Adult laws will cover 16-18 year olds

Juvenile Justice Bill will apply to juveniles involved in heinous crimes; Women and Child Development Minister Maneka Gandhi allays concerns that the new law could be misused against the poor.

May 07, 2015 05:21 pm | Updated December 04, 2021 11:30 pm IST - New Delhi

Women and Child Development Minister Maneka Gandhi, who piloted the Juvenile Justice Bill, told the Lok Sabha that she had tried to be “pro-child” and to strike a “fine balance” between justice to victims and rights of children. File photo

Women and Child Development Minister Maneka Gandhi, who piloted the Juvenile Justice Bill, told the Lok Sabha that she had tried to be “pro-child” and to strike a “fine balance” between justice to victims and rights of children. File photo

A controversial Bill that provides for trying juveniles aged between 16 and 18 years for heinous crimes under laws for adults was cleared by the Lok Sabha on Thursday.

The government, arguing that the Bill had been framed to ensure no injustice was done to innocent children, finally used its numbers to squash all Opposition fears about possible misuse of the law.

Women and Child Development Minister Maneka Gandhi, who piloted the Bill, told the House that she had tried to be “pro-child” and to strike a “fine balance” between justice to victims and rights of children.

Later, Congress MP Shashi Tharoor, who was among the Opposition MPs who had moved against the government’s Bill tweeted: “Attempts2inject humanity into JuvenileJusticeBill crushed by Govt's brute majority in LokSabha. To kids, suit-boot sarkar=brute-jhoot sarkar.”

>Read: Juveniles need reform, not prison

The Juvenile Justice (Care and Protection of Children) Bill was passed after the government agreed to delete a controversial clause that said that if a minor commits a crime between the ages of 16 and 18, but is caught after he has turned 21, should be tried under the IPC and not juvenile laws.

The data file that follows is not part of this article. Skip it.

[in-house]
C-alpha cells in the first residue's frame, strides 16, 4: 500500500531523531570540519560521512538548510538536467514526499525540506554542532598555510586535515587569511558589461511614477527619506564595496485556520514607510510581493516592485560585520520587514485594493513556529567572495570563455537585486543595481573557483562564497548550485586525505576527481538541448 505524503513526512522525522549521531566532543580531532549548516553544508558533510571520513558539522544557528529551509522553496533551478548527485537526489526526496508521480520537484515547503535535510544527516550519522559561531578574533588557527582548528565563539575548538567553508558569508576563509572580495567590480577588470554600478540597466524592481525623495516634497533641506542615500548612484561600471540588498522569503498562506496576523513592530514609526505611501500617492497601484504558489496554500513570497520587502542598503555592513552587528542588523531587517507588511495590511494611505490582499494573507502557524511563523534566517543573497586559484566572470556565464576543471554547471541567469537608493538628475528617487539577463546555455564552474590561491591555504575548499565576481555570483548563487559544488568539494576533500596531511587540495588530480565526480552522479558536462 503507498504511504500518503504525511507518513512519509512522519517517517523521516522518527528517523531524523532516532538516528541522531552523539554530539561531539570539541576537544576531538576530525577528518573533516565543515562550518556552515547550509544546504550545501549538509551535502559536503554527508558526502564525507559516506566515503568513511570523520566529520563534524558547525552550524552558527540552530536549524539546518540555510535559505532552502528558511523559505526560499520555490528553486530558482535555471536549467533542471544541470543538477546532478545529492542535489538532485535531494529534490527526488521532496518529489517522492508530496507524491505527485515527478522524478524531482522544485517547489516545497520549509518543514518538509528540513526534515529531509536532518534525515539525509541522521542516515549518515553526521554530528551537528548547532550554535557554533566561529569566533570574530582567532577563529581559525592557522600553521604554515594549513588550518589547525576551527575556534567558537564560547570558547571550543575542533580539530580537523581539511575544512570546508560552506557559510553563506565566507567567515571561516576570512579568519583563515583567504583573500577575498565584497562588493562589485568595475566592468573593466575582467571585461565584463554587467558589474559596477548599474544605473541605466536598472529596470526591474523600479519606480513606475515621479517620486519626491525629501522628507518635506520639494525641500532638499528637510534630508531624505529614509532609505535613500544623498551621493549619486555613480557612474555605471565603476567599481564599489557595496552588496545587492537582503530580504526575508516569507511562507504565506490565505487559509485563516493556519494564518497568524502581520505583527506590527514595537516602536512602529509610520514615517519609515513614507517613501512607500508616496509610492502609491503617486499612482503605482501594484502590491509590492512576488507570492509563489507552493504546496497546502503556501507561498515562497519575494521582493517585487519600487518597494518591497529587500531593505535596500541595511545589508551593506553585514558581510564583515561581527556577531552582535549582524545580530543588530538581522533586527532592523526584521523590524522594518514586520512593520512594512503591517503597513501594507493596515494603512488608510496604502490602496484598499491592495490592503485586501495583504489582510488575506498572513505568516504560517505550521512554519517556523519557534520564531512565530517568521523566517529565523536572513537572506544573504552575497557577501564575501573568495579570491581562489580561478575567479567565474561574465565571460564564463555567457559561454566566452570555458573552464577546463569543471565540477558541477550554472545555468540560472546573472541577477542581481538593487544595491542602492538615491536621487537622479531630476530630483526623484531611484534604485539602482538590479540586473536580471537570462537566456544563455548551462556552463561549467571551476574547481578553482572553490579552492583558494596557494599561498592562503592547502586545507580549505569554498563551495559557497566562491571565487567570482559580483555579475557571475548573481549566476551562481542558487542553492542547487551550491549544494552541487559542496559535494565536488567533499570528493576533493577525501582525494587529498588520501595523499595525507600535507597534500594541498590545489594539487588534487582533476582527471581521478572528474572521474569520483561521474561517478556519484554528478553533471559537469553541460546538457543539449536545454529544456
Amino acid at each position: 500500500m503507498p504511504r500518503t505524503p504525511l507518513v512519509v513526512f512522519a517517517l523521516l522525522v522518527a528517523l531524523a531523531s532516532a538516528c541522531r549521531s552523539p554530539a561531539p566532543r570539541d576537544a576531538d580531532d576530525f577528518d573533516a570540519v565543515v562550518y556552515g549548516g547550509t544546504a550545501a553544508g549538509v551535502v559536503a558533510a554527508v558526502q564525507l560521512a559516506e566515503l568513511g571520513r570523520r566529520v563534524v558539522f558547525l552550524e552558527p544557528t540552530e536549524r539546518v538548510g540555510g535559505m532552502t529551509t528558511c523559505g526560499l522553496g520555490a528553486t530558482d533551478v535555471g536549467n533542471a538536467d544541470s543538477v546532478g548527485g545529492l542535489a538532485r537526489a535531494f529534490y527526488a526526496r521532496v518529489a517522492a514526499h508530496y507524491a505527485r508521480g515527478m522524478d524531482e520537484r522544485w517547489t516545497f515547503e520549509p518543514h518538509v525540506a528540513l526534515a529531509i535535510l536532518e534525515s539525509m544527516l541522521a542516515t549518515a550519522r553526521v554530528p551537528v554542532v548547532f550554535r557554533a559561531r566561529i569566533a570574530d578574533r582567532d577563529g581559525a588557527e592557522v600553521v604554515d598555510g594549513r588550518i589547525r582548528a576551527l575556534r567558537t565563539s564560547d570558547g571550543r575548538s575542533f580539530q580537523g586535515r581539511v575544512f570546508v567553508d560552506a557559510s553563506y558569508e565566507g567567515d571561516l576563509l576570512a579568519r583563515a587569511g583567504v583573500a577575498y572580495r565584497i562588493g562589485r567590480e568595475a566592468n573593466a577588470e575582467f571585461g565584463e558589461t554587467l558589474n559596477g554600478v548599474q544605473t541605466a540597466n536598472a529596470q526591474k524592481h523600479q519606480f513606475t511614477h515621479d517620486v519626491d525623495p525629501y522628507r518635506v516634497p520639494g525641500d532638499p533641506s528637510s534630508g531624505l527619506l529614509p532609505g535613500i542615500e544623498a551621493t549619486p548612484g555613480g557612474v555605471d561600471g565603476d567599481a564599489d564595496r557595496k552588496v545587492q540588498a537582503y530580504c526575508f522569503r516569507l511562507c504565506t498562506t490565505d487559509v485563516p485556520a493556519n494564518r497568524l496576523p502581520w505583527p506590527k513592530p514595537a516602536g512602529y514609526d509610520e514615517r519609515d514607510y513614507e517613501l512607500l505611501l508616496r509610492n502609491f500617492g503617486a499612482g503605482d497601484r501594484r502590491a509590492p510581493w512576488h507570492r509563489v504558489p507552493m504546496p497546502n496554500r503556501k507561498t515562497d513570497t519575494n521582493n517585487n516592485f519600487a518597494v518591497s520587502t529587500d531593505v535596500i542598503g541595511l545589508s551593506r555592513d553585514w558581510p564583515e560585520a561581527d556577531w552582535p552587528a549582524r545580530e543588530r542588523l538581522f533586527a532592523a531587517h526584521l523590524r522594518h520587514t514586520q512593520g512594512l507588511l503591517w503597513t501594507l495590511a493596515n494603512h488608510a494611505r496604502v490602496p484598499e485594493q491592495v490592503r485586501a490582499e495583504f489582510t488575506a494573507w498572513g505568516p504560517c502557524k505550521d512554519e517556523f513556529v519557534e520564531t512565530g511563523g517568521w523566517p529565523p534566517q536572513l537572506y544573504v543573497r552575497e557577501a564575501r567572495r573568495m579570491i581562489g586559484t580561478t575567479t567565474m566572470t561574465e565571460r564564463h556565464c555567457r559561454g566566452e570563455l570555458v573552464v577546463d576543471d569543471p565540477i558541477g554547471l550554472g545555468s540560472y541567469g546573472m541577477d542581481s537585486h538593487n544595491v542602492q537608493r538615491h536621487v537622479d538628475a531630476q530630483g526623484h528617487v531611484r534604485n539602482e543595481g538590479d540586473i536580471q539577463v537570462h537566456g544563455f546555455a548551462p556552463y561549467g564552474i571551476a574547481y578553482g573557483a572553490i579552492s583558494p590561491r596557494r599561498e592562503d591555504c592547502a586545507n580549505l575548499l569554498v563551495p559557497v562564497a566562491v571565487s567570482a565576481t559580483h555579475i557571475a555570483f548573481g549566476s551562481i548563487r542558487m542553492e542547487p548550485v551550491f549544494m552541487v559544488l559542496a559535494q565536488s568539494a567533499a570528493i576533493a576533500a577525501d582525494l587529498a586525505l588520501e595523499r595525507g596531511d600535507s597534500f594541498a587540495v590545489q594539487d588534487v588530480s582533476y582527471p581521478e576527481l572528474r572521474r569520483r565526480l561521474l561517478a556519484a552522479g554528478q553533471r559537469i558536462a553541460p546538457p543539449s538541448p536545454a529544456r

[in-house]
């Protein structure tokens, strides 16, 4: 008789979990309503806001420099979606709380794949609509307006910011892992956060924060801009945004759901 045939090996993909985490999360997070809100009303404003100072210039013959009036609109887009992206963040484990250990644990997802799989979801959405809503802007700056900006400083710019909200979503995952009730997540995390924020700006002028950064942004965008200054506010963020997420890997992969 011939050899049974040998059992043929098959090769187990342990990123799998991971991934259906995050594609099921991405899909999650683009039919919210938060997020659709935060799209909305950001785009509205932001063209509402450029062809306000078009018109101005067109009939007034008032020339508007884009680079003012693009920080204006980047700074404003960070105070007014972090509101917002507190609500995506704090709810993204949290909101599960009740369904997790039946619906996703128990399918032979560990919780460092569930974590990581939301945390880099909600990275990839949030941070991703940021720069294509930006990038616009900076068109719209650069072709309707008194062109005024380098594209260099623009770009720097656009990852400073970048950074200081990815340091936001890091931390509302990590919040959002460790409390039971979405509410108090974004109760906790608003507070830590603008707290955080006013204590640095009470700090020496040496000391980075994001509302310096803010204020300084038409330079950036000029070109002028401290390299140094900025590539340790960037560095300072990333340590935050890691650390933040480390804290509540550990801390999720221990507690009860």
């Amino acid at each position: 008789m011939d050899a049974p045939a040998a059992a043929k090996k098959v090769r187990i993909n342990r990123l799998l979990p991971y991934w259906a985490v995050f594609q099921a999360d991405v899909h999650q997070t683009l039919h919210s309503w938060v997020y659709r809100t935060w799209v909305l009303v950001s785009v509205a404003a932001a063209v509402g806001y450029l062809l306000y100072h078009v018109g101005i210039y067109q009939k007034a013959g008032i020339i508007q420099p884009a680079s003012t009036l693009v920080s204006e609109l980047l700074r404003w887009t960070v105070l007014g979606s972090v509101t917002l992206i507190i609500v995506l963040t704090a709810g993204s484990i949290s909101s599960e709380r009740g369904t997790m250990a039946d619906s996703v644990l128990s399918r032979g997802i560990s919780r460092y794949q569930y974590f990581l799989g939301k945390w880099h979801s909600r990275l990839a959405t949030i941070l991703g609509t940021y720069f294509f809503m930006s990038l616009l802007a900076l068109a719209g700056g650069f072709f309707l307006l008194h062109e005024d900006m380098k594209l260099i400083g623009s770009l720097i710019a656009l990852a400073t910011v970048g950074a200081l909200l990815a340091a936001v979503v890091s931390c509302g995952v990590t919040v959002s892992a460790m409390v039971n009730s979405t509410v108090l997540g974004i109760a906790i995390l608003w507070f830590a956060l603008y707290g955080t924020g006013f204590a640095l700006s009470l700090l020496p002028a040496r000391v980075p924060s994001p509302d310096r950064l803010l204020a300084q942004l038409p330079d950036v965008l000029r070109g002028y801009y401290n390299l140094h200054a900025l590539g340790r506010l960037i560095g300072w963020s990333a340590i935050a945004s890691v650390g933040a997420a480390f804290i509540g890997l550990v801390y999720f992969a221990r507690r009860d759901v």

The government moved at least 42 official amendments which were adopted.

The new law, Ms. Maneka Gandhi said, was intended to deter juveniles from committing crimes that would spoil their lives.

Referring to National Crime Records Bureau (NCRB) statistics, she pointed out that in 2013, around 3,887 juveniles had allegedly committed heinous crimes.

Not just that, a recent Supreme Court order, she pointed out, had favoured a fresh look at the law in view of the growing number of juveniles involved in heinous crimes.

>Read: Towards a comprehensive Juvenile Justice law

New law will give room for misuse, says Opposition

All the amendments moved by Opposition MPs like Mr. Tharoor (Congress) and N.K. Premchandran (RSP) to The Juvenile Justice (Care and Protection of Children) Bill were negated.

The Opposition’s argument against the new law — that is being enacted against the backdrop of the involvement of a 16-year-old in the 2012 Nirbhaya gangrape case — is that it would open up the possibility of misuse and violation of the rights of children.

Indeed, when some Opposition MPs said the new law should not be a knee-jerk reaction to the Nirbhaya case, Women and Child Development Minister Maneka Gandhi, who piloted the Bill, said that even a “single crime is equally worthy of punishment.”

Refutes allegations

She also refuted the allegation that she only loved animals and not children.

Rejecting the Opposition’s contention that the Standing Committee’s recommendations were disregarded, she said 11 of 13 recommendations had been accepted.

Allaying concerns that the new law could be misused against the poor, the ‘Adivasis’ and other deprived sections of society, Ms. Gandhi said most of the crimes are committed against the poor and she was trying to ensure justice to them. But simultaneously, she said that poverty may provoke anger and envy but cannot be used as an excuse for crimes.

Under the proposed law, any juvenile aged between 16 and 18 years will stay in Borstal, an institution meant for housing adolescent offenders, till the age of 21 whatever be the sentence. Also, the new law makes no provision for death sentence or life imprisonment.

At 21, the behaviour of the offender will be assessed – and sentence curtailed, if signs of reform are noticed.

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